Rhode Island lawmakers have previously approved legislation legalizing the possession and state-licensed distribution of cannabis for therapeutic purposes.

    Presently, in eight states — California, Colorado, Connecticut, Maine, Massachusetts, Nebraska, New York, and Oregon — the private, non-medical possession of marijuana by an adult is defined under the law as a civil, non-criminal offense.

    Five additional states — Minnesota, Mississippi, Nevada, North Carolina, and Ohio — treat marijuana possession offenses as a fine-only misdemeanor offense. Alaska law imposes no criminal or civil penalty for the private possession of small amounts of marijuana by adults.

    In all other states, marijuana possession for personal use remains a criminal offense — punishable by an arrest, potential incarceration, and a criminal record.

  • by Erik Altieri, NORML Executive Director August 11, 2011

    This Week in WeedNORMLtv is pleased to announce the newest addition to its programming lineup, “This Week in Weed.” This new weekly video series covers the most newsworthy stories shaping the marijuana law reform world. Our first installment covers Israel’s growing acceptance of medical cannabis, which states in the US have the highest use rates, and new polling on support for legalization.

    Be sure to tune in to NORMLtv each Thursday afternoon to catch up on the latest marijuana news. Subscribe to NORMLtv or follow us on Twitter to get notified as soon as new content is added.

    Don’t miss out on our previous content including a new PSA, Willie Nelson supporting HR 2306, and coverage from DC’s Drug War Victims Vigil.

  • by Paul Armentano, NORML Deputy Director March 4, 2011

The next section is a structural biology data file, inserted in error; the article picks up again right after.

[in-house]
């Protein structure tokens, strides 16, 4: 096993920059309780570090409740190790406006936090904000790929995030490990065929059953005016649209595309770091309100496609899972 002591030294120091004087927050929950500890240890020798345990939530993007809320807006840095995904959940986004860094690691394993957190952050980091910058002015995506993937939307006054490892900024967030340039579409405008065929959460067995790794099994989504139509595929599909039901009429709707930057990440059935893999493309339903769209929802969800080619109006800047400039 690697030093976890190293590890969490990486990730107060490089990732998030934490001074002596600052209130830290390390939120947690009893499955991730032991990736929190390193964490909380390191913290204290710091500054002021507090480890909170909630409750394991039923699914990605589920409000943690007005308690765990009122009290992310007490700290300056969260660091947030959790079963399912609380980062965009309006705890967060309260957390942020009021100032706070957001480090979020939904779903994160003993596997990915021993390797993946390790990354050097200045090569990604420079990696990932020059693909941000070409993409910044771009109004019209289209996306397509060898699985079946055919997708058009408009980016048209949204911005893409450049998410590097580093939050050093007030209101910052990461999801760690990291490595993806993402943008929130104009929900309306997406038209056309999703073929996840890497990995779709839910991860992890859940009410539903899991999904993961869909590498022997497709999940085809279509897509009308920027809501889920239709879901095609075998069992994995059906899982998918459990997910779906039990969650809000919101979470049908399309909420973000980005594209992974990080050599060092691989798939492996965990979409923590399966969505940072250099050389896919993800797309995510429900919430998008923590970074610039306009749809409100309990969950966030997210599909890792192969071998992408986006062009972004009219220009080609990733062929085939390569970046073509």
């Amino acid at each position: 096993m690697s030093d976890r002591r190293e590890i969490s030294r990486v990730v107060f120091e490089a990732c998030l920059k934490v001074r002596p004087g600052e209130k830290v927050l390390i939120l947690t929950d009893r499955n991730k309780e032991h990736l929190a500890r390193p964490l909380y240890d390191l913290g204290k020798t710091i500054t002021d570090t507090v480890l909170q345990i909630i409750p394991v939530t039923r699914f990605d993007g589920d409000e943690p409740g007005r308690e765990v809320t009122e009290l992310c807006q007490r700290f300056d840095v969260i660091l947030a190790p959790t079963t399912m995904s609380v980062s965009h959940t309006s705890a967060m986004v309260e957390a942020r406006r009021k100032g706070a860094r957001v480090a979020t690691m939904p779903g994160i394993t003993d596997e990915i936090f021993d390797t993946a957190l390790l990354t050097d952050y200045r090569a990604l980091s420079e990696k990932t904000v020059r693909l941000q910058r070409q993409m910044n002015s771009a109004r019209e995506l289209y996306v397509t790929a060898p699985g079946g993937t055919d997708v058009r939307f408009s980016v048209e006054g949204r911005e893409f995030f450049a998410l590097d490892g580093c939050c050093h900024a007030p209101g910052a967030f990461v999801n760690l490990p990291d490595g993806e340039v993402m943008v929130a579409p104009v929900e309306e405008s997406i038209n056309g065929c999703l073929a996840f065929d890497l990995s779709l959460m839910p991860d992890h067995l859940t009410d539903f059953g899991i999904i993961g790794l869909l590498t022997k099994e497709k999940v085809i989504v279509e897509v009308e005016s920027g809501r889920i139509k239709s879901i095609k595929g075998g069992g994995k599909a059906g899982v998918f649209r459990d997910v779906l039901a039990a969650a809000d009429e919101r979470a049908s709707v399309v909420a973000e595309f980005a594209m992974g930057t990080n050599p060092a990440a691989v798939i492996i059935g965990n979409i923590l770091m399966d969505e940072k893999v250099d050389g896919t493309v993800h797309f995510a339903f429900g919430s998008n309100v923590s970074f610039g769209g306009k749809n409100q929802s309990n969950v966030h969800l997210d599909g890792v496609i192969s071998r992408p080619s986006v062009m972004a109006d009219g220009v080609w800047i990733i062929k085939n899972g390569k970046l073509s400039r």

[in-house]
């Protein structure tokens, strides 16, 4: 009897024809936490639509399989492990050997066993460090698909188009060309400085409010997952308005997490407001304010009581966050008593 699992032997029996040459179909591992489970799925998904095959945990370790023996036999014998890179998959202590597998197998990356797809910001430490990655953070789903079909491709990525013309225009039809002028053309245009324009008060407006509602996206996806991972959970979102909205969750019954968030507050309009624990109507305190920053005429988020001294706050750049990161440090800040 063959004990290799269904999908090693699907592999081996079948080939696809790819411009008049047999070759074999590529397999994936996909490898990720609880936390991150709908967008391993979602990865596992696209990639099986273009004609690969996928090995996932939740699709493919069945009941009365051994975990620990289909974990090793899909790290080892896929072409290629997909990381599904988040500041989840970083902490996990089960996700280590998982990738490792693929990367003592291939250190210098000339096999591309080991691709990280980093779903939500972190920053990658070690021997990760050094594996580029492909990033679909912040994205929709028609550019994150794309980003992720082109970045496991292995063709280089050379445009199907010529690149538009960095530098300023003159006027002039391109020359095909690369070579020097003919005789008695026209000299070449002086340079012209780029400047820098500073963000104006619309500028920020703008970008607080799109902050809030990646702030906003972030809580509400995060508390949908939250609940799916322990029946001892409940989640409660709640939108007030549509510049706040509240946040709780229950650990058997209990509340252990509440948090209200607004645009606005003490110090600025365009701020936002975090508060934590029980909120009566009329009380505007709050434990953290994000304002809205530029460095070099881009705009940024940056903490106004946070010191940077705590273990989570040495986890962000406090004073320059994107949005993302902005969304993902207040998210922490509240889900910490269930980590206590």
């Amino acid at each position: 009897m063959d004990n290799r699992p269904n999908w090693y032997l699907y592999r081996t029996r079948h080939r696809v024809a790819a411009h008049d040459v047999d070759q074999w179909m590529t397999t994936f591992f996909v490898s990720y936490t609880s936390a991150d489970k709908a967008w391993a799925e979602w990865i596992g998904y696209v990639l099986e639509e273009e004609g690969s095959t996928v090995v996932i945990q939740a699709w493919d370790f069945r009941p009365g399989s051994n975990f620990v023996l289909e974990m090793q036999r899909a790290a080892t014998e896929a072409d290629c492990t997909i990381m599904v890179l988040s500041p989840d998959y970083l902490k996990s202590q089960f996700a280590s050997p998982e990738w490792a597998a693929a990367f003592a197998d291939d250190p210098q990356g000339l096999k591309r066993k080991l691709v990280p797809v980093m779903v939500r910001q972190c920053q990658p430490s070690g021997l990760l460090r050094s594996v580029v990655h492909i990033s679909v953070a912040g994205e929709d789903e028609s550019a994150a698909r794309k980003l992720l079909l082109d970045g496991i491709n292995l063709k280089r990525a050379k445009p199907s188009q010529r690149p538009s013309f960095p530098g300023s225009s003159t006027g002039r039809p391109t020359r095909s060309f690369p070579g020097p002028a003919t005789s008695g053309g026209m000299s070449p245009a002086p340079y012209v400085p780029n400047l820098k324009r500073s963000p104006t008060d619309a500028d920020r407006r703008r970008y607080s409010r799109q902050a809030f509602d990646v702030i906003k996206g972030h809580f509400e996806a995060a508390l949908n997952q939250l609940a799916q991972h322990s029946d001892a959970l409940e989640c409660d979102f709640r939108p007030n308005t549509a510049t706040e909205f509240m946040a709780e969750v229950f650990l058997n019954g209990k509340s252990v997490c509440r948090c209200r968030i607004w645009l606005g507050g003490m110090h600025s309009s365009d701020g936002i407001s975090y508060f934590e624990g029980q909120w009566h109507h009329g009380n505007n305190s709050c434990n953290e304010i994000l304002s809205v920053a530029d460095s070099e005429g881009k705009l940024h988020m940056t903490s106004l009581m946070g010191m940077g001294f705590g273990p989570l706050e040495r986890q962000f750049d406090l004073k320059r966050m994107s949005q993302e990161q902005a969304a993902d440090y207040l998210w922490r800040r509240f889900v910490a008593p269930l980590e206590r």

The northeast has historically been a hotbed for marijuana use — with five of the six New England states self-reporting some of the highest percentages of marijuana consumption in the nation. But recently New England has also become a regional leader in marijuana law reform.

    Lawmakers in every New England state are now debating marijuana law reform legislation. Here’s a closer look at what’s happening.

    Connecticut: The nutmeg state is the only northeast state besides New Hampshire that has yet to enact some form of marijuana decriminalization or medicalization. But that drought may end this year. Weeks ago, newly elected Democrat Gov. Dan Malloy publicly affirmed his support for legislation that seeks to reduce minor marijuana possession to a noncriminal offense. Malloy endorsed reducing adult marijuana possession penalties from a criminal misdemeanor (punishable by one year in jail and a $1,000 fine) to an infraction, punishable by a nominal fine, no jail time, and no criminal record. Gov. Malloy has also spoken out in favor of legalizing the physician-authorized use of medical marijuana. (Similar legislation was passed by the legislature in 2007, but was vetoed by then-Gov. Jodi Rell.) You can contact your state elected officials in favor of both of these proposals here and here. You can also get involved with Connecticut NORML here.